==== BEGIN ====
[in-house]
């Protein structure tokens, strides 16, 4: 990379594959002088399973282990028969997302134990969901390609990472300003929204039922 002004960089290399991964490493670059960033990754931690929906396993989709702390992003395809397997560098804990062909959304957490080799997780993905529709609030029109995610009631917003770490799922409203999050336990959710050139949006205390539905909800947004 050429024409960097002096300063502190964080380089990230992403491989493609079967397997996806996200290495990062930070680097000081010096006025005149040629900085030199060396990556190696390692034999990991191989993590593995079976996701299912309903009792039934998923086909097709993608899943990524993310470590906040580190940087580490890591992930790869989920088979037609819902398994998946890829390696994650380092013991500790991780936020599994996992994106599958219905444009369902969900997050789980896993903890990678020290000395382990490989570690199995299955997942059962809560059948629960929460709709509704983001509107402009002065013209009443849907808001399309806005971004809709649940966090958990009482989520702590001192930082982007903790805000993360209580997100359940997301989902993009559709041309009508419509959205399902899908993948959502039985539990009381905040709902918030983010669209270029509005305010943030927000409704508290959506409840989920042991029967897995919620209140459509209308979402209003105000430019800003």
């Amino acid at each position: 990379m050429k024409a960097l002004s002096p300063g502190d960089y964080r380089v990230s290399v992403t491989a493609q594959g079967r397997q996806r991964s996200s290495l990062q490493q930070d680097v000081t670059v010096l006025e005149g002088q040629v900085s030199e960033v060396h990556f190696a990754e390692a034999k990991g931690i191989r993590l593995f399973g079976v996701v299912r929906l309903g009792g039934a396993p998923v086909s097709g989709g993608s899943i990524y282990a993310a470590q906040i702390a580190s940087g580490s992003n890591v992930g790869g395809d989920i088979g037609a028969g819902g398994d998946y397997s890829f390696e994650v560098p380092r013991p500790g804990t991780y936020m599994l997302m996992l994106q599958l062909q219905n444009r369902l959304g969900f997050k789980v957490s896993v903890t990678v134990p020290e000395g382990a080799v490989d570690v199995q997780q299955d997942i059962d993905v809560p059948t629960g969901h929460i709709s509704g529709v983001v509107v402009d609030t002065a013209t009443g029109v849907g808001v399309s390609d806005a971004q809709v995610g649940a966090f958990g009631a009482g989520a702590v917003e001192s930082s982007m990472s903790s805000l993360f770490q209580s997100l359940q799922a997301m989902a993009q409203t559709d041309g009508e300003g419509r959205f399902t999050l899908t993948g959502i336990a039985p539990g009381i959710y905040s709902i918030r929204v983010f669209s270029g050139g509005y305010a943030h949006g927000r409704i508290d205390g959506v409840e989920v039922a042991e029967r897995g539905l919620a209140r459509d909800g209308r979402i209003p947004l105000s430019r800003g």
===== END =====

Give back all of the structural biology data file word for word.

[in-house]
């Protein structure tokens, strides 16, 4: 990379594959002088399973282990028969997302134990969901390609990472300003929204039922 002004960089290399991964490493670059960033990754931690929906396993989709702390992003395809397997560098804990062909959304957490080799997780993905529709609030029109995610009631917003770490799922409203999050336990959710050139949006205390539905909800947004 050429024409960097002096300063502190964080380089990230992403491989493609079967397997996806996200290495990062930070680097000081010096006025005149040629900085030199060396990556190696390692034999990991191989993590593995079976996701299912309903009792039934998923086909097709993608899943990524993310470590906040580190940087580490890591992930790869989920088979037609819902398994998946890829390696994650380092013991500790991780936020599994996992994106599958219905444009369902969900997050789980896993903890990678020290000395382990490989570690199995299955997942059962809560059948629960929460709709509704983001509107402009002065013209009443849907808001399309806005971004809709649940966090958990009482989520702590001192930082982007903790805000993360209580997100359940997301989902993009559709041309009508419509959205399902899908993948959502039985539990009381905040709902918030983010669209270029509005305010943030927000409704508290959506409840989920042991029967897995919620209140459509209308979402209003105000430019800003």
């Amino acid at each position: 990379m050429k024409a960097l002004s002096p300063g502190d960089y964080r380089v990230s290399v992403t491989a493609q594959g079967r397997q996806r991964s996200s290495l990062q490493q930070d680097v000081t670059v010096l006025e005149g002088q040629v900085s030199e960033v060396h990556f190696a990754e390692a034999k990991g931690i191989r993590l593995f399973g079976v996701v299912r929906l309903g009792g039934a396993p998923v086909s097709g989709g993608s899943i990524y282990a993310a470590q906040i702390a580190s940087g580490s992003n890591v992930g790869g395809d989920i088979g037609a028969g819902g398994d998946y397997s890829f390696e994650v560098p380092r013991p500790g804990t991780y936020m599994l997302m996992l994106q599958l062909q219905n444009r369902l959304g969900f997050k789980v957490s896993v903890t990678v134990p020290e000395g382990a080799v490989d570690v199995q997780q299955d997942i059962d993905v809560p059948t629960g969901h929460i709709s509704g529709v983001v509107v402009d609030t002065a013209t009443g029109v849907g808001v399309s390609d806005a971004q809709v995610g649940a966090f958990g009631a009482g989520a702590v917003e001192s930082s982007m990472s903790s805000l993360f770490q209580s997100l359940q799922a997301m989902a993009q409203t559709d041309g009508e300003g419509r959205f399902t999050l899908t993948g959502i336990a039985p539990g009381i959710y905040s709902i918030r929204v983010f669209s270029g050139g509005y305010a943030h949006g927000r409704i508290d205390g959506v409840e989920v039922a042991e029967r897995g539905l919620a209140r459509d909800g209308r979402i209003p947004l105000s430019r800003g």